CEO and Registrar of the General Dental Council, Evlynne Gilvarry, is to step down at the end of January 2016
After over five years as its Chief Executive and Registrar, Ms Gilvarry has decided to leave the GDC. Perhaps she has finally taken the advice of Robert Jenrick MP, who asked whether she thought she should resign following a lamentable year for the regulator.
That was when she and GDC Chairman Bill Moyes were facing a Parliamentary Health Select Committee Hearing in March this year. Jenrick asked both Moyes and Gilvarry how they could continue in their roles, given the profession’s lack of faith and ongoing issues with the GDC.
The same year saw the Professional Standards Authority audit, rate the GDC as the worst performing health regulator in the UK. The worst out of nine.
The GDC would have us believe that Evlynne has bravely led the GDC through a time of substantial change. It states that she has equipped it to manage a very substantial growth in workload. This is something she and her team funded by increasing dentists’ mandatory ARF by a stunning 64% in December 2014, raising it to £890, the highest ARF rate paid by any UK health professional.
In fact the ARF hike took place after a consultation process that was later found to be illegal in the High Court, something that Ms Gilvarry later admitted was true, then claimed the dental profession has the wrong perception of what GDC does. The consultation may have been illegal but the judge allowed the ARF hike to go ahead regardless. And complaining dentists paid up rather than be struck off.
In its rhapsodic farewell to her the GDC also says Ms Gilvarry successfully made the case for legislative changes that mean − from 2016 − the GDC’s ever increasing volume of Fitness to Practise procedures will become more “efficient and effective”.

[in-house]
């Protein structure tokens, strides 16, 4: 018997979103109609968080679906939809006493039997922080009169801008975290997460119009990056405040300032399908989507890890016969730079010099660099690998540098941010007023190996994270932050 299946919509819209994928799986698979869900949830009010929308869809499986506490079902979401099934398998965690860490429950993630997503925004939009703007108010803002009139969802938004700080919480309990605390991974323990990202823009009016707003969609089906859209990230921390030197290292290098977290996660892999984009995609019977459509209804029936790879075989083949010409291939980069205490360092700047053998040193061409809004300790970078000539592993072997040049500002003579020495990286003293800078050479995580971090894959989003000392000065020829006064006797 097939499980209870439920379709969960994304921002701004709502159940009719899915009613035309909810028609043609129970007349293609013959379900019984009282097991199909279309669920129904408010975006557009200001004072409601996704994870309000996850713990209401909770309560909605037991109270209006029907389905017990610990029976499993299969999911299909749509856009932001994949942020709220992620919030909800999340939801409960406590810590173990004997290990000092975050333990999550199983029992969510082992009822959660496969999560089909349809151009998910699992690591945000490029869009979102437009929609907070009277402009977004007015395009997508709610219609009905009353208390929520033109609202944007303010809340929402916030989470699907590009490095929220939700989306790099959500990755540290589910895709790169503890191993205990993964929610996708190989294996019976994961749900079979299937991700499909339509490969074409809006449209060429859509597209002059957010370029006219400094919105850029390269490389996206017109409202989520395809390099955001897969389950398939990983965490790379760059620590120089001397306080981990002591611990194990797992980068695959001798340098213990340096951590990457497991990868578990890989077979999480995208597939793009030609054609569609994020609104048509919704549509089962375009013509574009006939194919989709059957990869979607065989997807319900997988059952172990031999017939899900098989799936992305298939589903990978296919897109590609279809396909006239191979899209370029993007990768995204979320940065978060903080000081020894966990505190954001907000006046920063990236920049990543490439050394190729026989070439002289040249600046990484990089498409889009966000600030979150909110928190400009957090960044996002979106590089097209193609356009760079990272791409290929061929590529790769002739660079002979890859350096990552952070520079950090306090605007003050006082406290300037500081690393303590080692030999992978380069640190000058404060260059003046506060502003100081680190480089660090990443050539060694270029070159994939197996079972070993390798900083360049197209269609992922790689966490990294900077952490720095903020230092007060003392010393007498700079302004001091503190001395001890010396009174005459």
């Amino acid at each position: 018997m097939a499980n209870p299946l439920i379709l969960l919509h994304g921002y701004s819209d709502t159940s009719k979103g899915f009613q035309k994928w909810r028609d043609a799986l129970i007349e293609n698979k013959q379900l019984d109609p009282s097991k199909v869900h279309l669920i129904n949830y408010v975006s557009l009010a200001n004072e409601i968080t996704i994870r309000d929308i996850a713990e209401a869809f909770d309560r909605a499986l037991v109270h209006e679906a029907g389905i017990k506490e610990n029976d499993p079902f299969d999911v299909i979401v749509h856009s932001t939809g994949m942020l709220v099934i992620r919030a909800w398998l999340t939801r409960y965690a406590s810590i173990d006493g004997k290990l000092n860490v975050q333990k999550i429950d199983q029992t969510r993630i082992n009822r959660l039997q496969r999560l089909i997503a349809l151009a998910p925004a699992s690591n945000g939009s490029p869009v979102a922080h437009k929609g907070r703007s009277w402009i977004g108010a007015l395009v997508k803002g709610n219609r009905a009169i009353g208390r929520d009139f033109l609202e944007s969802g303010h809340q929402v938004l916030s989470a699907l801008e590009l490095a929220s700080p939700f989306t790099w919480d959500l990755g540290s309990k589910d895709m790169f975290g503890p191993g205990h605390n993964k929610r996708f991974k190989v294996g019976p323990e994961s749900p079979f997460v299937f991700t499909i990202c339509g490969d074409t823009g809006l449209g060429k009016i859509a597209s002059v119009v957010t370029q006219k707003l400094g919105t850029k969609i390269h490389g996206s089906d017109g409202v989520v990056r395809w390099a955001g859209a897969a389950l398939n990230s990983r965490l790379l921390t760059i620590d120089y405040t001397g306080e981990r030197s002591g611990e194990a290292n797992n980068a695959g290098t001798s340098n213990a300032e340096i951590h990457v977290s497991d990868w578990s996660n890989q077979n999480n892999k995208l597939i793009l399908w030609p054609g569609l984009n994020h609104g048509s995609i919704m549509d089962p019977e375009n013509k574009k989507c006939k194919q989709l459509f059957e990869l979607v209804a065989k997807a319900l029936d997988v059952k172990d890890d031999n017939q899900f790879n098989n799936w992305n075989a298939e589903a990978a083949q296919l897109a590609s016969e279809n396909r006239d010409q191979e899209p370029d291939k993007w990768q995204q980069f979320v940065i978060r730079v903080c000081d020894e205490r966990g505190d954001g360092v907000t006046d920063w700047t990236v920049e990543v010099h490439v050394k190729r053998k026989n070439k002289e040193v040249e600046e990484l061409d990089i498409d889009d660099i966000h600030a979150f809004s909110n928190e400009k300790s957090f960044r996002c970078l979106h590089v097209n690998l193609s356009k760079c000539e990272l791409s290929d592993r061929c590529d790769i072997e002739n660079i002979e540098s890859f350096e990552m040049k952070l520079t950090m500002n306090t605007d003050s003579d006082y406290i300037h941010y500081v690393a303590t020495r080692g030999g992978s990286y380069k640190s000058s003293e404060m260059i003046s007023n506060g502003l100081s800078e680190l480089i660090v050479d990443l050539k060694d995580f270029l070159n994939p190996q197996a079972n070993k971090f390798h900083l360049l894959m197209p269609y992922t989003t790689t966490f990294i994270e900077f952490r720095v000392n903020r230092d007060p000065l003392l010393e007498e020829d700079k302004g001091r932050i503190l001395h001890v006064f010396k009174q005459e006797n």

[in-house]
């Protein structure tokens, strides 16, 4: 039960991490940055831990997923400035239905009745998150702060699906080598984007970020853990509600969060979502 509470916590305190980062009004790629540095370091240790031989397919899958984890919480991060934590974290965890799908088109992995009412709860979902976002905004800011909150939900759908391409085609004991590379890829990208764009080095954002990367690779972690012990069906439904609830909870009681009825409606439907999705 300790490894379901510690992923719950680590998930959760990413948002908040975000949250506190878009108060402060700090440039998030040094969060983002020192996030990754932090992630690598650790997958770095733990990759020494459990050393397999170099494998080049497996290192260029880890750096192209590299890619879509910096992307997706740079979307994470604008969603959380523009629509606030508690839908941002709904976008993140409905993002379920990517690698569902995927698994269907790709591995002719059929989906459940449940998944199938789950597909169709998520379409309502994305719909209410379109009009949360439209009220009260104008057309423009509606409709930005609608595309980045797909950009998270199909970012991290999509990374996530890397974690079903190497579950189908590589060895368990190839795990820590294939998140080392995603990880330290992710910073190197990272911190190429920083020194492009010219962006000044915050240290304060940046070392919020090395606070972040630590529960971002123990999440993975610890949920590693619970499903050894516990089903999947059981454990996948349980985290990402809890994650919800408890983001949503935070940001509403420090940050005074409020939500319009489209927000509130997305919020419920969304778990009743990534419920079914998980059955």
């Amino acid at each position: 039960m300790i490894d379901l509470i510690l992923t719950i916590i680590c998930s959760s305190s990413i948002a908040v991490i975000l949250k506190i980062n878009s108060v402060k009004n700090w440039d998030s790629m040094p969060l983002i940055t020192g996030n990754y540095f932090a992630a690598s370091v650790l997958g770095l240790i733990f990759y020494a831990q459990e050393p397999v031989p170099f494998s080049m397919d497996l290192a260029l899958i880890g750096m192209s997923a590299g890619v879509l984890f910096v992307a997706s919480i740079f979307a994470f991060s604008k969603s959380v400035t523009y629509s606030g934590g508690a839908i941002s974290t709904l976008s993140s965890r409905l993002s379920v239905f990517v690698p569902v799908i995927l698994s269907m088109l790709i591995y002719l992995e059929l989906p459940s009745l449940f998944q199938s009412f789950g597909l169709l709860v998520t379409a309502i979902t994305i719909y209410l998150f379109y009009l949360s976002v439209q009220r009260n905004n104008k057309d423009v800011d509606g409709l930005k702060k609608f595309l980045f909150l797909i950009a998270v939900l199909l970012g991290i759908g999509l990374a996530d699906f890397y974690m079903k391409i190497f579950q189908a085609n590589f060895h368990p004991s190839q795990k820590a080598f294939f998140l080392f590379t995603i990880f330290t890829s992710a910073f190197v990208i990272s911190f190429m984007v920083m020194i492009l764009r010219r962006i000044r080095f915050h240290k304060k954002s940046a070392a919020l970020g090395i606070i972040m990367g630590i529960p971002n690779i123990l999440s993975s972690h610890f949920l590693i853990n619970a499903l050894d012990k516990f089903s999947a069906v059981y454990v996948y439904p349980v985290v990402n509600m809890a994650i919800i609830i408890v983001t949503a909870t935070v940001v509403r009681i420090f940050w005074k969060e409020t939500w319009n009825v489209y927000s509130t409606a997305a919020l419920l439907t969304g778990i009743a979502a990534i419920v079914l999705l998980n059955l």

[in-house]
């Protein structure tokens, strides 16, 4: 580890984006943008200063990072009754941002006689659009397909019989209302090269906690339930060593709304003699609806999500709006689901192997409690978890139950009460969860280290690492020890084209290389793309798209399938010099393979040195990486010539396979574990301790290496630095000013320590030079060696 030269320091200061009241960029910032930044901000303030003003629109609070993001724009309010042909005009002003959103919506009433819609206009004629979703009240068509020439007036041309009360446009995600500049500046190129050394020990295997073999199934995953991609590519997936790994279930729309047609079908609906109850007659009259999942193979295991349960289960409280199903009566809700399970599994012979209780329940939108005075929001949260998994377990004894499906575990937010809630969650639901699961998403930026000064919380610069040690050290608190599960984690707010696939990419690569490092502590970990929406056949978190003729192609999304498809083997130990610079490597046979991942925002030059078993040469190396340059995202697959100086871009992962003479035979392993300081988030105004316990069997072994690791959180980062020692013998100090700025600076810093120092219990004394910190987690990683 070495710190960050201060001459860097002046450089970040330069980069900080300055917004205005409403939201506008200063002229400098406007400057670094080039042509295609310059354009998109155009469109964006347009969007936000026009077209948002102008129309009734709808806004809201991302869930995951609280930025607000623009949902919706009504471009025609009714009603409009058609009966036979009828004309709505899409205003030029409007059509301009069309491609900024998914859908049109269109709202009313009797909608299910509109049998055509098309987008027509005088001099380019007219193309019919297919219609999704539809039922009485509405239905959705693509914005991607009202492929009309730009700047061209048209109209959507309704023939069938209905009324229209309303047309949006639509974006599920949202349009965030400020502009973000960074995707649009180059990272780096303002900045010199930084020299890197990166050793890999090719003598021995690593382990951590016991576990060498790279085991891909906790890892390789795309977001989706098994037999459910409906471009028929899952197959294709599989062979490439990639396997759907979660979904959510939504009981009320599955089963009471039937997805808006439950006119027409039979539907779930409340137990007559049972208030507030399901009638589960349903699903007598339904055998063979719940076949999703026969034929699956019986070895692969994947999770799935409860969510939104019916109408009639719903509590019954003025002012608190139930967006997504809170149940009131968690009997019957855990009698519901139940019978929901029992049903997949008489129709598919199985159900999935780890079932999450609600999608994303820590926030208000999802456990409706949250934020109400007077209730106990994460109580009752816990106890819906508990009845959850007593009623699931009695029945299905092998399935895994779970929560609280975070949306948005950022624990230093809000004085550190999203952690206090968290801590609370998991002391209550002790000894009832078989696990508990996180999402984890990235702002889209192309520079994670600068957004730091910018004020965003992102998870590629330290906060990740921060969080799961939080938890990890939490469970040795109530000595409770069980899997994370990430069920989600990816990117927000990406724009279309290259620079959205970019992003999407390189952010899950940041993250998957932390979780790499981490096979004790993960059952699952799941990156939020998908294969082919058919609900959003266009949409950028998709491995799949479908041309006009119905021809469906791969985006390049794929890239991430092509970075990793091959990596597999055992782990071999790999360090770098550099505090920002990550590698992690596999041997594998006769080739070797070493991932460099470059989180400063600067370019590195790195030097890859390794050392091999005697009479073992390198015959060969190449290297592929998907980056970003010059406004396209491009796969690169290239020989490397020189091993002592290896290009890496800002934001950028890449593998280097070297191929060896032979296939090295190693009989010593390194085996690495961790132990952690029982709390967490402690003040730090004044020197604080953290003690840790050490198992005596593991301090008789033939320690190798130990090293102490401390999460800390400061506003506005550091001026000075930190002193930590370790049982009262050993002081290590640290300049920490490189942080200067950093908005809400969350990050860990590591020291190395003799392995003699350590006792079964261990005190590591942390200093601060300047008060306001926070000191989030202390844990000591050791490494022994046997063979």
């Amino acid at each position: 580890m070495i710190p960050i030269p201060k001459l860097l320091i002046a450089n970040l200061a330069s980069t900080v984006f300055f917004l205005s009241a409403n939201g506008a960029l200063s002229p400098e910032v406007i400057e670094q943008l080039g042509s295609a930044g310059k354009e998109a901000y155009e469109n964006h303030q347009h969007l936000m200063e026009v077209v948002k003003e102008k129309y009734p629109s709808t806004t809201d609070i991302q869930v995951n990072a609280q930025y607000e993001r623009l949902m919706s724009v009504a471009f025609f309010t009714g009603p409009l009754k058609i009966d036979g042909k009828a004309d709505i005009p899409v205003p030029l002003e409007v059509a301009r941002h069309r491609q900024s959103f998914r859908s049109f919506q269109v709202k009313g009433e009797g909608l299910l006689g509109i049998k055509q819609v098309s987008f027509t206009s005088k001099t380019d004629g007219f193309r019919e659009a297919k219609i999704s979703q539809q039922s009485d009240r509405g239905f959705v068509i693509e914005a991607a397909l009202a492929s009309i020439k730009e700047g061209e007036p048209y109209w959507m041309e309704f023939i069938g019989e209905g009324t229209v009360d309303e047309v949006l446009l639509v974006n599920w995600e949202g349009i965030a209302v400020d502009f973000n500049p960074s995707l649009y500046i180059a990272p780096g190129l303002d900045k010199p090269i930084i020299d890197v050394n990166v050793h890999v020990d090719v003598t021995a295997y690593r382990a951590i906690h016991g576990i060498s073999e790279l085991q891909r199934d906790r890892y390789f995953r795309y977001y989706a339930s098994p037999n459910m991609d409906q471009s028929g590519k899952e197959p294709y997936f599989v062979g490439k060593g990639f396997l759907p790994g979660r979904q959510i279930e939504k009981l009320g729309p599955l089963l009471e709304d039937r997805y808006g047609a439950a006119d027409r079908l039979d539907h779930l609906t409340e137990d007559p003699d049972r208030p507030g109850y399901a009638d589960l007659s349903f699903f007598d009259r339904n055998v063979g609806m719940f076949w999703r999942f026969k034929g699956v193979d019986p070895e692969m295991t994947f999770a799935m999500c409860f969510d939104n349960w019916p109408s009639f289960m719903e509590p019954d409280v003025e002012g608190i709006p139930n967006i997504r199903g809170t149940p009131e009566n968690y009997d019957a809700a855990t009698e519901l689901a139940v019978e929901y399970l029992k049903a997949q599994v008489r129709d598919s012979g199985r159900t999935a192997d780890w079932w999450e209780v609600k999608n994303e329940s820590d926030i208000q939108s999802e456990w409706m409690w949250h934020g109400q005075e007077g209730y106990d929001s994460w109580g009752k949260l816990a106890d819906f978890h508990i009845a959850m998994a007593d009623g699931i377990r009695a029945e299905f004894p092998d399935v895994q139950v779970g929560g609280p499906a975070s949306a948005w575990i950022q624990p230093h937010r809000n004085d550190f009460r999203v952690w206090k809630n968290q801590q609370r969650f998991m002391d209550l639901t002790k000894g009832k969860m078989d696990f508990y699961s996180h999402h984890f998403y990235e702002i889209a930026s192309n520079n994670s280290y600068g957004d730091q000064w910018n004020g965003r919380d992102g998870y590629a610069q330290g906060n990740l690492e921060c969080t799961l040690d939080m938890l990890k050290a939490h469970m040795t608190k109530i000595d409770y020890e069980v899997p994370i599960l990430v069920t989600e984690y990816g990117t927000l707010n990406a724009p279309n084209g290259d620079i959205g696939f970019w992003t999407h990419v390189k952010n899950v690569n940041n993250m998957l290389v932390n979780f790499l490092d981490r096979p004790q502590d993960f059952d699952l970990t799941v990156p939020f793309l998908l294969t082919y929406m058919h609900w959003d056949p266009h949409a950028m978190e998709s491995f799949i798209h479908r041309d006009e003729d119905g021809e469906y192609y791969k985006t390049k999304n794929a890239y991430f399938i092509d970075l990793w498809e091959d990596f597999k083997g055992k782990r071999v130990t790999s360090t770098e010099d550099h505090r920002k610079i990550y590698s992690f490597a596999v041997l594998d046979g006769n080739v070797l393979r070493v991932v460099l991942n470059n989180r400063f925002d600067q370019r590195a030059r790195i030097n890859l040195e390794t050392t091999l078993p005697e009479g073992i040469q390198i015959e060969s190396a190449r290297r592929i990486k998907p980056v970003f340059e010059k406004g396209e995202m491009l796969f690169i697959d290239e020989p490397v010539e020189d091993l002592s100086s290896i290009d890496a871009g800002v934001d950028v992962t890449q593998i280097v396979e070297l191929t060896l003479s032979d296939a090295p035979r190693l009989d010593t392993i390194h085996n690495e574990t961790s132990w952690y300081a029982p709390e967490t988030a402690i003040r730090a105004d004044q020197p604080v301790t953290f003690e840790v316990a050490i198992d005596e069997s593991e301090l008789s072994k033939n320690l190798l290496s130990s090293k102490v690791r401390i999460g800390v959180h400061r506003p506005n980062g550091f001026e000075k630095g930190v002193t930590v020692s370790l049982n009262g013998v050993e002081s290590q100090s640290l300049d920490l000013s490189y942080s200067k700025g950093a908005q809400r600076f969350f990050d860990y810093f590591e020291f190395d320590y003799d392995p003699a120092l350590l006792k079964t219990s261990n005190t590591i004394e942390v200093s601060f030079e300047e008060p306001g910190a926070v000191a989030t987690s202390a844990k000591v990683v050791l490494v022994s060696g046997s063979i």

They’ll need to be. FtPs are out of control due to the rocketing number of patients’ complaints made against dentists. Hang on though, if complaints are such a problem that dentists have had to suffer a punitive ARF increase to fund the resultant FtPs, then why did the GDC take out a full page ad in the Telegraph informing patients how to go about it?
Ms Gilvarry said it was because the Council believed it had a duty of care to make sure all telegraph readers knew how to complain if they needed to. Oh, okay.
Farewell and adieu
Responding to her resignation Bill Moyes has said he would like to thank Evlynne for her very valuable contribution and commitment over a period of immense challenge for the organisation.
Ms Gilvarry replied: "It has been a privilege to lead the organisation for the last five years and I have greatly enjoyed working with so many talented and dedicated colleagues.”
The British Dental Association would beg to differ. Just recently it expressed grave concerns that the GDC is attempting to extend its remit well beyond the duties given to it by Parliament, in its response to the Council’s consultation on its corporate strategy for 2016-19.
The GDC, a largely lay organisation, has proposed it take a role in “improving the quality of dental care”, extends the role of the Dental Complaints Service, and considers the development of “quality metrics” in dentistry. It would also want to “enable patients to find out more about their dental professionals from the register”.
In its response the BDA has called on the GDC to focus exclusively on working within the powers required by statute plus improving its performance in relation to the PSA’s Standards of Good Regulation and the principles of right-touch regulation. The BDA has accused GDC regulation of being out-of-date, over-complicated and expensive.